The remaining seasons of ThunderCats kicked off with the movie "ThunderCats: Ho!", which introduced three new Thunderians, later dubbed ThunderCats by Lion-O, who had survived the destruction of their homeworld. They were named Lynx-O, Pumyra, and Ben-Gali. New enemies would turn up over the successive seasons, and Mumm-Ra would continue to cause trouble.
ThunderCats' final season actually brought the series to a reasonable conclusion, something highly unusual for an animated series at the time. In the opening mini-series, "Return to Thundera!", the ThunderCats returned to New Thundera to rebuild their society, but before departing, they destroyed Mumm-Ra's pyramid, enraging the Ancient Spirits of Evil to the point that they brought Mumm-Ra back, and installed him within a new pyramid on New Thundera. The season proved to be quite divorced from what had gone before, with adventures consigned almost entirely to New Thundera, and most villainous opposition coming from either Mumm-Ra or assorted new villains. In the series finale, several conclusions are reached: Mumm-Ra stands up to and successfully asserts himself over the Ancient Spirits of Evil, the mystery of the Book of Omens was at last solved, and the tumultuous and terrifying environment of Thundera was at last rendered peaceful and pristine.
So, let's consider the character of Lion-O. The series did something with Lion-O, referenced somewhat above, that was certainly highly unusual. When the ThunderCats entered stasis upon leaving their planet, Lion-O appeared to be about twelve years old -- and that's being generous. When they arrived on Third Earth, he was an adult, at least physically.
To be perfectly honest, I've never been entirely sure why they did this. It was a step that bordered on the bizarre. Perhaps it was seen as a justification to present Lion-O as a noble, but highly inexperienced, leader. However, he had the position, and was pretty much all the ThunderCats had to work with on this new world. He learned quickly, and thankfully, any potentially childish behavior on the adult Lion-O's part was highly limited. He grew soon enough into the role of leading the ThunderCats, and proved to be a noble and effective leader and hero over the course of the series.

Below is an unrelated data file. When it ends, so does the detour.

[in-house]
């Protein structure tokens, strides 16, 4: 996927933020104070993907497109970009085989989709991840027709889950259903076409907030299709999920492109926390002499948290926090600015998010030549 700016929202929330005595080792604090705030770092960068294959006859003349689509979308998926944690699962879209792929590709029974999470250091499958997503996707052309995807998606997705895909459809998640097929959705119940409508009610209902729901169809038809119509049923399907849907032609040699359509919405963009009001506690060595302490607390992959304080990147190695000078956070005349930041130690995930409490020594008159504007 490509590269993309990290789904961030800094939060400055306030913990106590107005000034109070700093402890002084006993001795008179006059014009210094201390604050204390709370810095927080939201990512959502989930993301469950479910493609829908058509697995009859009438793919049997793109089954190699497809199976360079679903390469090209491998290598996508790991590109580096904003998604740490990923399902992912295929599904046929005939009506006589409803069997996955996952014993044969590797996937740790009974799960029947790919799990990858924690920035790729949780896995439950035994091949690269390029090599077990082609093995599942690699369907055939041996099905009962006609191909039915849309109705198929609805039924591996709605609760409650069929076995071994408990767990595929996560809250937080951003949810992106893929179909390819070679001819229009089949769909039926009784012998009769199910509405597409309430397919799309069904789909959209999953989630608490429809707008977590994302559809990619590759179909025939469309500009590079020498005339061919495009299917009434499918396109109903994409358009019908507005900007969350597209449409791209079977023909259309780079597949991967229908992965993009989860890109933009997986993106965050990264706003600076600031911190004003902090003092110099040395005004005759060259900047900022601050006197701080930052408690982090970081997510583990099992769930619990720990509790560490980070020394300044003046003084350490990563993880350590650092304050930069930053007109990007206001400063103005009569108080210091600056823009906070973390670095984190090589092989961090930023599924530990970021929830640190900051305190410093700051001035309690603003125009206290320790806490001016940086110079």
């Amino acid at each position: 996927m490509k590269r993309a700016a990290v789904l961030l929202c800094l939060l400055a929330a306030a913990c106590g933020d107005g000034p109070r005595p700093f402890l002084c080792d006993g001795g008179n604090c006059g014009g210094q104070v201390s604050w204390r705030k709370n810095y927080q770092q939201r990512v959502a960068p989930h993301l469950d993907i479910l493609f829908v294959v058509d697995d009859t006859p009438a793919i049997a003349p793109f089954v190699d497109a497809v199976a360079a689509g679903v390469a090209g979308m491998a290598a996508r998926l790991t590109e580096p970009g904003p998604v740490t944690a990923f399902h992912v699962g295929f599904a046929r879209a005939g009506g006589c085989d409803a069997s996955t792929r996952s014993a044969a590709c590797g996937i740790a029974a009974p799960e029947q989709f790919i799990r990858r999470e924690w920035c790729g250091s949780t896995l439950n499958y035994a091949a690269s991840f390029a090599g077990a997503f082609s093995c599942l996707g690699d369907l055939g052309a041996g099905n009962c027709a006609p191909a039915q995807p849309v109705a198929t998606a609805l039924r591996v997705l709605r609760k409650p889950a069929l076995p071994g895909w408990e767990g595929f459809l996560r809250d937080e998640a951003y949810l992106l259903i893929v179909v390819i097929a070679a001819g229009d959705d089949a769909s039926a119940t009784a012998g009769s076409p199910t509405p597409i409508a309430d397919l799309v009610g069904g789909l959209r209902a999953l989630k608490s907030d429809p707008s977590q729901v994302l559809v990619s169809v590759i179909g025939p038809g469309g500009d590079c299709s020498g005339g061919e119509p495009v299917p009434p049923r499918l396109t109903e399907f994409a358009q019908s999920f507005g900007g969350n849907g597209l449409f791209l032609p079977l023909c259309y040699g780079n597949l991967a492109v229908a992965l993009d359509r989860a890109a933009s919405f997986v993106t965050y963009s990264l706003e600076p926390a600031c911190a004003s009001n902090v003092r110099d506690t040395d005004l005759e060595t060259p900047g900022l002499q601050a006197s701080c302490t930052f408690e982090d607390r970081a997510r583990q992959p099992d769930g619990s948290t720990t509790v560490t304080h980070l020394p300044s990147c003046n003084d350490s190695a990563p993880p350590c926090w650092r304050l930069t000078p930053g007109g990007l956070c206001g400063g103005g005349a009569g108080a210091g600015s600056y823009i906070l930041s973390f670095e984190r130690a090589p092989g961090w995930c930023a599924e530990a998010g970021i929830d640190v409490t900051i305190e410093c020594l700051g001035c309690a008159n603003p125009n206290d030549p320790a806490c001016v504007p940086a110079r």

So, how's the figure? Really outstanding! I'll admit I was a little concerned as to what the final product from Bandai would look like. Don't get me wrong. Bandai is a great toy company, but occasionally, some of their figures tend to have a more -- well, for lack of a better term, "constructed" look about them than some others. They're more inclined to use unpainted metal rivets and visible screws to hold their figures together.
Now, admittedly, this is one of the major differences between the 8" Lion-O and his 6" version. The new 6" version does have a series of visible screws in his back. However, I don't find this exceptionally disagreeable. I won't say it looks great, but maybe it's just something I'm used to from a Bandai product.
This aside, the basic construction design itself is not too far removed from what Mattel does with DC Universe Classics or Masters of the Universe Classics, with a few differences here and there. The type of plastic that Bandai tends to use is different -- it is more rigid. The only time this sort of plastic can be problematic is on smaller figures or very fine parts. That's certainly not the case with Lion-O.
The overall sculpt is superb. The essence of the animated likeness of the character has certainly been captured here, in that Lion-O has a superb amount of sculpted detail, without going overboard. He looks very much like he stepped right out of the cartoon. As one might expect, he's very nearly identical to his larger counterpart, with one distinctly noticeable difference in the headsculpt.
Lion-O's headsculpt is excellent. As his name implies. Lion-O is based on a lion. His skin is mostly a golden orange, and he has a thick mane of long red hair, which on the figure, is somewhat posed to look like it's waving to one side. This is not at all inappropriate for the character. He has some pale yellow details, including his hands, and areas around his eyes and mouth on his face. His eyes are large and have red irises, with slitted, cat-like pupils, and he has relatively narrow black eyebrows.
Here's the main difference between the 8" and 6" Lion-O's. The 8" Lion-O has a closed mouth. The 6" Lion-O has an open mouth, and a fiercer overall facial expression as a result. I'm honestly not sure why Bandai did this, and I'm not at all sure that I regard it as an improvement. Now, I will say that the overall sculpting and paintwork is excellent with this "open-mouthed" Lion-O. But the end result is nevertheless a character that looks angrier, and probably more difficult to reason with. That's not entirely in keeping with the character as he was portrayed in the series.